Is your child college ready? Findings released by the College Board show that half of graduating seniors who took a college entrance exam did not have all the skills they will need to succeed in college or career.

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57 percent of graduating seniors who took the SAT earned a combined score below what is needed to earn a "b" or better during the first year of college. The same can be said of the ACT. At least 60 percent are at risk of not doing well as freshmen.

Bob Schaeffer, at Fairtest, the National Center For Fair And Open Testing, says this is the 6th straight year of declines. "Trying to drive school reform by piling on more standardized tests in K-12 classes isn't working and kids are moving backwards not forward."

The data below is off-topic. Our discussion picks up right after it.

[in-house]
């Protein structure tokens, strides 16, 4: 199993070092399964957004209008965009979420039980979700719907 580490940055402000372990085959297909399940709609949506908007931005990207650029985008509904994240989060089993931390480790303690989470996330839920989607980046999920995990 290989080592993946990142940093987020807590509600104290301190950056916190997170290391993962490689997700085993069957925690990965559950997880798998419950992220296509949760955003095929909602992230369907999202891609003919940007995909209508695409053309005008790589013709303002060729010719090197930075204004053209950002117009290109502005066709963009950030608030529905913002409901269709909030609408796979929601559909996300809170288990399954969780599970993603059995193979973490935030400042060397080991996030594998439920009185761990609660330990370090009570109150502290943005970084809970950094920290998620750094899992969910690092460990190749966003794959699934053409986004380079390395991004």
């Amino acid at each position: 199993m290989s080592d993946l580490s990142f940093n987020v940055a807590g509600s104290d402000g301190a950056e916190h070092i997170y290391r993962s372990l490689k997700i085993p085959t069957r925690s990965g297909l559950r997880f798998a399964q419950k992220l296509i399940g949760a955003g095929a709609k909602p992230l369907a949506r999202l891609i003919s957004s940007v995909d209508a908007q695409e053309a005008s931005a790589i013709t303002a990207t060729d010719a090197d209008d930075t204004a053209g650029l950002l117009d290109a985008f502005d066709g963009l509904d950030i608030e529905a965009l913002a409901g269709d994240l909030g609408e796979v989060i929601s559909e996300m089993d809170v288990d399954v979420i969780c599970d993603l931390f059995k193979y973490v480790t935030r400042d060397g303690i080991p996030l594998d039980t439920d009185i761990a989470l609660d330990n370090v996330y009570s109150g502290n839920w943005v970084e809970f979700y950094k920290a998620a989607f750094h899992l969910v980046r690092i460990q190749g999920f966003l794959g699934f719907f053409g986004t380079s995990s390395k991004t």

He says this should be a wake up call to schools to find out what they need to do to improve.

"There is no one size fits all solution, one that will work in Los Angeles and then in Trenton, New Jersey, so schools need to ask questions...is it the teachers...is it the resources, are kids coming to school hungry...then they need to find out how to fix things."

The College Board attributes the flat scores, in part, to its highest percentage of minority students, many of whom reported that English was not their first language.

"The country is not moving forward educationally and we need a new direction, one that doesn't think that standardized testing is going to magically improve our schools" said Schaeffer.